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Prospero Alpini and the discovery of coffee in Europe

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Prospero Alpini and the discovery of coffee in Europe

Everyone knows about coffee, the energizing and hearty drink consumed by millions of people every day! We Italians are great coffee drinkers, just think that as many as 96.5% of people between the ages of 18 and 65 consume it at least occasionally.

But how did the precious coffee beans arrive in the western world and especially in Italy?

Coffee arrived in Europe in the mid-sixteenth century but made its first appearance in Venice around 1570. The merit of having introduced it in Italy lies with the Paduan doctor and botanist Prospero Alpini who learnt about the drink during a trip to Egypt as personal doctor to the consul George Emo, dispatched to Cairo by the Venetian Republic. Prospero Alpini lived in Egypt for about three years, during which he studied the flora and fauna of the country taking note of the therapeutic uses of the various species present in the country. Between 1591 and 1592 he wrote two treatises dedicated to Egyptian medicine and plants: he was the first European to make an accurate description of the plant and to depict it in a botanical table.

During his stay he also observed how the Egyptians roasted coffee seeds and how they made a drink that they drank instead of wine. Once back in Venice he spread his knowledge: Venetians were therefore the first to appreciate this new drink! Initially coffee was sold in pharmacies at a very high cost, so only the rich could afford the luxury of buying it. In 1630 the first 'coffee shop' was opened right in St Mark’s Square and, in 1720, under the Procuratie Nuove, Caffè Florian was opened... The success was such that in the mid-eighteenth century there were already over 220 coffee houses in the city!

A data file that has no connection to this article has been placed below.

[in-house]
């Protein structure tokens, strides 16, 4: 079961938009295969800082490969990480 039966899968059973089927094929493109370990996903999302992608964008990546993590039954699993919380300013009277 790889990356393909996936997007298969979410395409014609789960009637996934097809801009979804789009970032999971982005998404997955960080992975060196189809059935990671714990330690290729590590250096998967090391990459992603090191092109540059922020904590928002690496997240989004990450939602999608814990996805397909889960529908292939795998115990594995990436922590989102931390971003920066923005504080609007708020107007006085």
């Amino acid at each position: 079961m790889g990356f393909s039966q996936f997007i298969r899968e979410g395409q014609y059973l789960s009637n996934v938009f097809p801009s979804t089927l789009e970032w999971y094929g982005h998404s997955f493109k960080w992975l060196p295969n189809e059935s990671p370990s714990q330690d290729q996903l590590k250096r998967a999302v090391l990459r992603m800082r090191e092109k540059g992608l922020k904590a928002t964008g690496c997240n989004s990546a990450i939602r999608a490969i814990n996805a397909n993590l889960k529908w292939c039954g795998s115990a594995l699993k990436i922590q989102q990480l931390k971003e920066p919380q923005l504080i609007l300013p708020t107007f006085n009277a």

In a short time, coffee became the protagonist of the social and intellectual life, but also a sign of friendship and love: for a certain period, it even became a habit, among suitors and lovers, to send trays filled with chocolate and coffee to their women!

From Venice, coffee use rapidly spread in Italy and Europe, despite the adverse opinion of some members of the Church who incited Pope Clement VIII to ban the "drink of the devil" amongst worshipers. However, the Pope, after tasting a cup of it, was not against its use and, thanks to his approval and blessing, coffee was acclaimed as an intellectual drink, enhancing not only its taste but also its healing properties!

So, if you are planning a trip to Venice, between one visit and another, take a few minutes to enjoy some good coffee in an old coffee house ... Energy and good mood are guarantee

By Insidecom Editorial Staff

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